Thursday, June 5, 2008

Repairing Failed States

What we look for as the unity we live in, the law-giver, the protector of rights and obligations, the sovereignty to rule economy, organize infrastructure and education and the agent in foreign relations is that flailing fiction the state. No matter how unrealistically imagined, the state is still what we look for and if we want to have national and international order, we'd better have functioning states.

Too many states are failing though. It has been the topic of many other podcasts, also reviewed below, and it came up again at LSE (and possible will in due time be re-published at UChannel) where Ashraf Ghani and Clare Lockhart were invited to speak. The subject was the repair of failing states, as was the subject of their recently published book: Fixing Failed States; A Framework for Rebuilding a Fractured World. Ghani and Lockhart are claimed specialists on the nuts and bolts of state - what makes states succeed. From that insight they have drawn conclusions as to what are the recipes for repairing failed states.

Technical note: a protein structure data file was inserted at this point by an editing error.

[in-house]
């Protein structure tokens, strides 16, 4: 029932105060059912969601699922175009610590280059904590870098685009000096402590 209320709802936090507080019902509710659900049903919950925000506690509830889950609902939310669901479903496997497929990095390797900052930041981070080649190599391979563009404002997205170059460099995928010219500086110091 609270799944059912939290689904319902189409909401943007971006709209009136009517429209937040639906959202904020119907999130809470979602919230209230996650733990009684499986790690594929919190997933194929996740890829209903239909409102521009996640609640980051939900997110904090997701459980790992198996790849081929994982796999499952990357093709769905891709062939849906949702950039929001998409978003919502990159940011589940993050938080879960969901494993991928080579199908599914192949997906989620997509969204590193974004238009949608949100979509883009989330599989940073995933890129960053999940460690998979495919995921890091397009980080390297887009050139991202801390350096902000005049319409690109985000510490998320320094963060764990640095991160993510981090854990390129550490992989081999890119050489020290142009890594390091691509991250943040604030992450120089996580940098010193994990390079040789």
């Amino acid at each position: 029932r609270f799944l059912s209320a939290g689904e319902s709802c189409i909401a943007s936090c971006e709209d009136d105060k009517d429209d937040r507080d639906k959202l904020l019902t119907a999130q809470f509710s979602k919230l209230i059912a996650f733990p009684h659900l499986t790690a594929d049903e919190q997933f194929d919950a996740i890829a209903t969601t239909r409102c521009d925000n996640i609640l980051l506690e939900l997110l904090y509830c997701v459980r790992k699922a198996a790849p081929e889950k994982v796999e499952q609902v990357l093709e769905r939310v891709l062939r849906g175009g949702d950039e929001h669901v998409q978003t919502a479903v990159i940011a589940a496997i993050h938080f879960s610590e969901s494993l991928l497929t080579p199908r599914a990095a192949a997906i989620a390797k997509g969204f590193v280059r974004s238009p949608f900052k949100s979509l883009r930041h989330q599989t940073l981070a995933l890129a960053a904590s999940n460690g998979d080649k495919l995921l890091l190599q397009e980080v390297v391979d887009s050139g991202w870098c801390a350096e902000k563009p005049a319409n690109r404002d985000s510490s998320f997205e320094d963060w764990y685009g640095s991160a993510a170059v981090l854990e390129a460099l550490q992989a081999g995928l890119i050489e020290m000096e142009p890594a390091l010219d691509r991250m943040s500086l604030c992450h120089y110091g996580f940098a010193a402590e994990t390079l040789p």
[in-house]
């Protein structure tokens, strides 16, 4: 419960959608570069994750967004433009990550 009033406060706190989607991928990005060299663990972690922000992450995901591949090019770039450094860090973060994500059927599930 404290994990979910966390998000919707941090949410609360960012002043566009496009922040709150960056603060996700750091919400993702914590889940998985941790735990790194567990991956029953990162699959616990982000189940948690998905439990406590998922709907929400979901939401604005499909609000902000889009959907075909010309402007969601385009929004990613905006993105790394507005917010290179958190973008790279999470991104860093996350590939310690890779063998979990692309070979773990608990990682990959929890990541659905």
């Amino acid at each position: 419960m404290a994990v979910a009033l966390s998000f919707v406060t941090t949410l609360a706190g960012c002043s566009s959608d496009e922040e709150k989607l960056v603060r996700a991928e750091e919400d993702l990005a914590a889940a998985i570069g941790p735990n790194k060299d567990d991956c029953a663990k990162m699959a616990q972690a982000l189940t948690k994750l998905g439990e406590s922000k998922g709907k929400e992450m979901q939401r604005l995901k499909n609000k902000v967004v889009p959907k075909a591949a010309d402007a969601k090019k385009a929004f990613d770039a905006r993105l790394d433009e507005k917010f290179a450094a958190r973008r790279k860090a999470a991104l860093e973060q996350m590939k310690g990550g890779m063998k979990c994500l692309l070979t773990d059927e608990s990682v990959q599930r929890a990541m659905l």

The lecture is not terribly accessible, if not for the slightly dull speakers' tone than for the rather technical nature of the subject. The bottom-line is, what make states succeed is healthy finances and proper infrastructure and the way states can be helped is by programs that build these, but not any which way - the change must be sustainable. The importance is huge though, needless to say.

More LSE:
Europe and the Middle East,
Nuts and bolts of empire,
Islam and Europe - LSE podcast review,
Beyond the genome.

More on states and international politics:
The State in The International System,
A century of geopolitics,
Global Geopolitics - Martin Lewis,
History of the International System.

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